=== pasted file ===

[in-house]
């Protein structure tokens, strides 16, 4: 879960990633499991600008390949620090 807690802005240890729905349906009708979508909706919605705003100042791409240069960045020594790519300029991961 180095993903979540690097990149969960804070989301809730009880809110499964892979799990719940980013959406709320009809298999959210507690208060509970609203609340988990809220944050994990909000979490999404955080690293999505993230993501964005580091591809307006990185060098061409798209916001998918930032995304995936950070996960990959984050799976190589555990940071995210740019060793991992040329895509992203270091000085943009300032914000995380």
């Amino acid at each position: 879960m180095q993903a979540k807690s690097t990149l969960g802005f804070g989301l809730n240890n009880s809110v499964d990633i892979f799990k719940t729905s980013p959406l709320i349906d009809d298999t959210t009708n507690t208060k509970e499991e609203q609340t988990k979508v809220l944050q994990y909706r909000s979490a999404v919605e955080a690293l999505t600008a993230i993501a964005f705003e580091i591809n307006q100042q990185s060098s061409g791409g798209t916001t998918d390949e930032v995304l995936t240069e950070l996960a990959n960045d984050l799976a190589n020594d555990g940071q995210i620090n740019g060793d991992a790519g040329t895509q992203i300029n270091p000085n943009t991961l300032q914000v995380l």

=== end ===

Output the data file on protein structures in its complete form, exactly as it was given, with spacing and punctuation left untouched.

[in-house]
């Protein structure tokens, strides 16, 4: 879960990633499991600008390949620090 807690802005240890729905349906009708979508909706919605705003100042791409240069960045020594790519300029991961 180095993903979540690097990149969960804070989301809730009880809110499964892979799990719940980013959406709320009809298999959210507690208060509970609203609340988990809220944050994990909000979490999404955080690293999505993230993501964005580091591809307006990185060098061409798209916001998918930032995304995936950070996960990959984050799976190589555990940071995210740019060793991992040329895509992203270091000085943009300032914000995380």
């Amino acid at each position: 879960m180095q993903a979540k807690s690097t990149l969960g802005f804070g989301l809730n240890n009880s809110v499964d990633i892979f799990k719940t729905s980013p959406l709320i349906d009809d298999t959210t009708n507690t208060k509970e499991e609203q609340t988990k979508v809220l944050q994990y909706r909000s979490a999404v919605e955080a690293l999505t600008a993230i993501a964005f705003e580091i591809n307006q100042q990185s060098s061409g791409g798209t916001t998918d390949e930032v995304l995936t240069e950070l996960a990959n960045d984050l799976a190589n020594d555990g940071q995210i620090n740019g060793d991992a790519g040329t895509q992203i300029n270091p000085n943009t991961l300032q914000v995380l």